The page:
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      Rafa

      Jul 25, 2013 at 11:30am

      There are many problems at childcare in BC in general and specifically at UBC Childcare. The 25% increase on fees seems to be out of nowhere since the BCGEU workers' wages went up only 2%. "Where is the money going?" Is what everyone is asking? It seems the money is being eaten by UBC. The article does not mention that grad students pay only 10% less (approx.) than UBC staff or profs who make often 10 times more than a poor grad student. Childcare is a right not a service. I hope one day this province and this country would change that. (An international PhD student who comes from a country where childcare is affordable)

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      northislandgal

      Jul 26, 2013 at 7:02am

      Rafa who told you child care is a right not a service??

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      Rafa

      Jul 26, 2013 at 11:05am

      Reply to northislandgal: Quebec, Argentina, and many other places in which the neo-liberal policies have not yet formatted the minds of people like in North America where everyone thinks that education and childcare are services that have to be left to the market.

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      numbers

      Jul 26, 2013 at 1:05pm

      the fee increase has *not* gone to caregivers, they only got a 0 % 0 % 2 % increase in the last bargaining with ubc. where is the increase going? that is a big part of the concern. the escalation was *not* to pay fair salaries to workers. the escalation remains unexplained.the ta union supported childcare workers in their fight to better salaries.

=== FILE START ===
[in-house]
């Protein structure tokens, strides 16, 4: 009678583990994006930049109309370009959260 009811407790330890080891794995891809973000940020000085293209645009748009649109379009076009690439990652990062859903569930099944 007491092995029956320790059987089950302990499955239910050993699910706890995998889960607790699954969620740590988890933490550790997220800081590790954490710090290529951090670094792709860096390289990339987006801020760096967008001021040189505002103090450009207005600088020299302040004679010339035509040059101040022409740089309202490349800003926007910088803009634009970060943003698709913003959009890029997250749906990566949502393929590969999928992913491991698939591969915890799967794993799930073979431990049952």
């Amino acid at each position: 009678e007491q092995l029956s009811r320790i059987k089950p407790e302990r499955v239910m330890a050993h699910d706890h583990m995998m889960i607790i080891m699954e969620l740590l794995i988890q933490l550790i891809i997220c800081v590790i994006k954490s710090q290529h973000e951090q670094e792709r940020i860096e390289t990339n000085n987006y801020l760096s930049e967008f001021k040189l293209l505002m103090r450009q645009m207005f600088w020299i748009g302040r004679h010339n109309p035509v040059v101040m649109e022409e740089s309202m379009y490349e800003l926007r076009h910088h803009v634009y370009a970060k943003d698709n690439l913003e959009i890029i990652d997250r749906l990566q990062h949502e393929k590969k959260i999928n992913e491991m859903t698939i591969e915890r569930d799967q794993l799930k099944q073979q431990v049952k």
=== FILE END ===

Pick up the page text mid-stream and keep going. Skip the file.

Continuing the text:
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      blah

      Jul 26, 2013 at 2:12pm

      It's pretty rich for a union official to rant about higher fees. High union salaries are a leading cause of ever increasing fees and consumer prices in general.

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      to blah

      Jul 26, 2013 at 4:34pm

      I guess those union-haters would like to work 16 hours per day, 7 days per week, with no vacation, and no labour rights. Without the union and other labour rights movements we would be having working conditions like in China or Bangladesh. As far as I know the UBC TA Union a minimum compensation for all the vast work they put there (while also being TAs and trying to finish their MAs and PHDs). Where do you get that "High union salaries are a leading cause of ever increasing fees and consumer prices in general"? So the problem of everything is the union? Those multi-millionaires, and corporations that have trillions of dollars out of the system on those tax heavens, who are sucking the resources of the Public and States, are not to blame I guess...

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      bob loblaw

      Jul 26, 2013 at 6:54pm

      It's absolutely ridiculous to blame on rising tuition on unions while admin make such exorbitant salaries.